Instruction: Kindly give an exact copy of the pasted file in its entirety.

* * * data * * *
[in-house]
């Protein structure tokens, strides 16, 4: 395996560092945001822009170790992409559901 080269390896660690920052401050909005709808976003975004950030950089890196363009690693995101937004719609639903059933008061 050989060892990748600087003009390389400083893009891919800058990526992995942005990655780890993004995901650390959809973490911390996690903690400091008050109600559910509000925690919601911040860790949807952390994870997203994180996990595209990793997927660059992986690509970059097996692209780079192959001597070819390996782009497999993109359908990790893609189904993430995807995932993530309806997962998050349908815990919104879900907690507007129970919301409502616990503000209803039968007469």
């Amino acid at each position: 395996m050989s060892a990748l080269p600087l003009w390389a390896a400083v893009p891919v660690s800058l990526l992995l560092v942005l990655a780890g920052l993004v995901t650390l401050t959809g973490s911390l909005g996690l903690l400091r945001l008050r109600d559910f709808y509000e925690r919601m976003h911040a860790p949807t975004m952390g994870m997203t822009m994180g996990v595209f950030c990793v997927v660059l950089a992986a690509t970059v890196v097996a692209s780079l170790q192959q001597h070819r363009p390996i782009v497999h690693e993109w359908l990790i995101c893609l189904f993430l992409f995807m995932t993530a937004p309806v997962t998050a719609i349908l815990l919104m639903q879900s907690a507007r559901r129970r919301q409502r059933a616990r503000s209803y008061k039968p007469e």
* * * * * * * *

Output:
[in-house]
């Protein structure tokens, strides 16, 4: 395996560092945001822009170790992409559901 080269390896660690920052401050909005709808976003975004950030950089890196363009690693995101937004719609639903059933008061 050989060892990748600087003009390389400083893009891919800058990526992995942005990655780890993004995901650390959809973490911390996690903690400091008050109600559910509000925690919601911040860790949807952390994870997203994180996990595209990793997927660059992986690509970059097996692209780079192959001597070819390996782009497999993109359908990790893609189904993430995807995932993530309806997962998050349908815990919104879900907690507007129970919301409502616990503000209803039968007469």
């Amino acid at each position: 395996m050989s060892a990748l080269p600087l003009w390389a390896a400083v893009p891919v660690s800058l990526l992995l560092v942005l990655a780890g920052l993004v995901t650390l401050t959809g973490s911390l909005g996690l903690l400091r945001l008050r109600d559910f709808y509000e925690r919601m976003h911040a860790p949807t975004m952390g994870m997203t822009m994180g996990v595209f950030c990793v997927v660059l950089a992986a690509t970059v890196v097996a692209s780079l170790q192959q001597h070819r363009p390996i782009v497999h690693e993109w359908l990790i995101c893609l189904f993430l992409f995807m995932t993530a937004p309806v997962t998050a719609i349908l815990l919104m639903q879900s907690a507007r559901r129970r919301q409502r059933a616990r503000s209803y008061k039968p007469e």